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  • by Justin Strekal, NORML Political Director October 12, 2017
    Congressman Earl Blumenauer (D-OR) speaking a NORML Conference

    Congressman Earl Blumenauer (D-OR) speaking at a NORML Conference

    On Wednesday, October 11th, Congressional Cannabis Caucus Co-Chair Earl Blumenauer (D-OR) testified before the House Energy & Commerce Subcommittee on Health on how to deal with the opioid crisis in America.

    In his testimony, the Congressman makes the case for medical cannabis as a safer alternative to highly addictive opioids, especially for our veterans—as well as the need to remove barriers to medical cannabis research.

    It is well documented that medical marijuana access is associated with reduced rates of opioid use and abuse, opioid-related hospitalizations, opioid-related traffic fatalities, and opioid-related overdose deaths.

    Watch the video below and click here to send a message to your elected officials in support of the CARERS Act of 2017 in support of medical marijuana and click here to send a message to the Office of National Drug Control Policy’s Opioid Commission to urge them to include medical marijuana as part of the national strategy to combat the opioid crisis.

  • by Paul Armentano, NORML Deputy Director September 18, 2017

    Marijuana medicineChronic pain patients enrolled in a statewide medical marijuana program are more likely to reduce their use of prescription drugs than are those patients who don’t use cannabis, according to data published online ahead of print in the Journal of Post-Acute and Long-Term Care Medicine.

    Investigators from the University of New Mexico compared prescription drug use patterns over a 24-month period in 83 pain patients enrolled in the state’s medical cannabis program and 42 non-enrolled patients. Researchers reported that, on average, program registrants significantly reduced their prescription drug intake while non-registrants did not.

    Specifically, 34 percent of registered patients eliminated their use of prescription drugs altogether by the study’s end, while an additional 36 percent of participants used fewer medications by the end of the sample period.

    “Legal access to cannabis may reduce the use of multiple classes of dangerous prescription medications in certain patient populations,” authors concluded. “[A] shift from prescriptions for other scheduled drugs to cannabis may result in less frequent interactions with our conventional healthcare system and potentially improved patient health.”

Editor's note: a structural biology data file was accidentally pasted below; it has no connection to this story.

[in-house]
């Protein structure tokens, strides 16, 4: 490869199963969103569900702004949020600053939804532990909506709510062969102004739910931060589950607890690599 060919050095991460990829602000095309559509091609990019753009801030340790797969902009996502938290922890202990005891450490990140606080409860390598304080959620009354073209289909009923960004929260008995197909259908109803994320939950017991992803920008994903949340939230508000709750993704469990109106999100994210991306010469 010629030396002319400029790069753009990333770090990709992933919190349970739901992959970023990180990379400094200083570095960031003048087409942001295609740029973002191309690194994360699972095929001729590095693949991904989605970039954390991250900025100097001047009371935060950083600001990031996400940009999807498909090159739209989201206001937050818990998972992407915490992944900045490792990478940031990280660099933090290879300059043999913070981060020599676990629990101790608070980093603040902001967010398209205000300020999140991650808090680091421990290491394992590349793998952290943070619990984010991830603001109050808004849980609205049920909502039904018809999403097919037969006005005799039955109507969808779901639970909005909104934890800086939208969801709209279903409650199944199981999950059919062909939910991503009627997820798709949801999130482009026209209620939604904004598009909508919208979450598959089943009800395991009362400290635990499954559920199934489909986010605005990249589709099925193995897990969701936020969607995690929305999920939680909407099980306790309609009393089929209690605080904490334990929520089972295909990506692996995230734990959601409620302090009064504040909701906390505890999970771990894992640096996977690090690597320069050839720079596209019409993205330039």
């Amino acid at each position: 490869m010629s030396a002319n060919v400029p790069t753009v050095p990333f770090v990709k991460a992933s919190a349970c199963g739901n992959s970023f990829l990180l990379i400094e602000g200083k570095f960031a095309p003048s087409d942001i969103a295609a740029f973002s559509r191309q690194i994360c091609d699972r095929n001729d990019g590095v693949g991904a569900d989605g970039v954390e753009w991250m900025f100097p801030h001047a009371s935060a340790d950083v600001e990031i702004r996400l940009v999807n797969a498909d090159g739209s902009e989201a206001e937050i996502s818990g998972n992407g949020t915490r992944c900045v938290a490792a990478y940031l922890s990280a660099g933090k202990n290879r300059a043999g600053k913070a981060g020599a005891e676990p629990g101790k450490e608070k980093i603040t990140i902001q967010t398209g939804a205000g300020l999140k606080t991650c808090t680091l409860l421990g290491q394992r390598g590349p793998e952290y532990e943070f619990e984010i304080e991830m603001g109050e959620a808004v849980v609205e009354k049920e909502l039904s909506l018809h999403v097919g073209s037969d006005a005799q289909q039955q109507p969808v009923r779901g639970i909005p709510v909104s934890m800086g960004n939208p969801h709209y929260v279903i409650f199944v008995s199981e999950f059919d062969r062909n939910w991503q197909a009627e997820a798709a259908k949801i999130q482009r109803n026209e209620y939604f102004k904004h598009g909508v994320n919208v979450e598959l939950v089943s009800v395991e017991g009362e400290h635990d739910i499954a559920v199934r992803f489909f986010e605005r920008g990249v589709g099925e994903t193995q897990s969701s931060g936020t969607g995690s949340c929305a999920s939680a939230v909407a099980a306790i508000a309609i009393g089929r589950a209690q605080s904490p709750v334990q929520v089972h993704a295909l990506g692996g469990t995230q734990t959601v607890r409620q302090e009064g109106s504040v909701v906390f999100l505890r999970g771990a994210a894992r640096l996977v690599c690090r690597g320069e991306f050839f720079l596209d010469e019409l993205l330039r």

A pair of studies published in the journal Health Affairs previously reported that medical cannabis access is associated with lower Medicaid expenditures and reduced spending on Medicare Part D approved prescription medications.

    Separate studies have reported that patients with legal access to medical marijuana reduce their intake of opioidsbenzodiazepinesanti-depressantsmigraine-related medications, and sleep aids, among other substances.

    An abstract of the study, “Effects of legal access to cannabis on Scheduled II–V drug prescriptions,” appears online here.

  • by Justin Strekal, NORML Political Director August 22, 2017
    Photo Credit: Carlo Allegri

    Photo Credit: Carlo Allegri

    Giving remarks to the Native American Housing Association, Housing and Urban Development Secretary Ben Carson strayed into the marijuana reform debate. Unfortunately, the doctor did not know his facts.

    Per the Flathead Beacon:

    The HUD secretary briefly strayed from his prepared remarks to note that he believed marijuana use was just as problematic as opiate abuse.

    “I’m not all that enthusiastic about marijuana because there have been numerous studies that show exposing a developing brain to marijuana can lead to lower IQs,” he said. “We already have enough people with a low IQ, and we don’t need anymore.”

    The ongoing stereotype of marijuana consumers may be funny in movies, but it runs counter to evidence based science.

    NORML has reported on three studies over the last year and a half that have come out dispelling this myth.

    In London, United Kingdom, researchers concluded, “In summary, the notion that cannabis use itself is causally related to lower IQ and poorer educational performance was not supported in this large teenage sample.”

    Data published in the Proceedings of the National Academy of Sciences led researchers to conclude: “In the largest longitudinal examination of marijuana use and IQ change, … we find little evidence to suggest that adolescent marijuana use has a direct effect on intellectual decline. … [T]he lack of a dose-response relationship, and an absence of meaningful differences between discordant siblings lead us to conclude that the deficits observed in marijuana users are attributable to confounding factors that influence both substance initiation and IQ rather than a neurotoxic effect of marijuana.”

    Researchers published in the journal Addiction wrote: “[W]e found that youth who used cannabis … had lower IQ at age 18, but there was little evidence that cannabis use was associated with IQ decline from age 12 to 18. Moreover, although cannabis use was associated with lower IQ and poorer executive functions at age 18, these associations were generally not apparent within pairs of twins from the same family, suggesting that family background factors explain why adolescents who use cannabis perform worse on IQ and executive function tests.”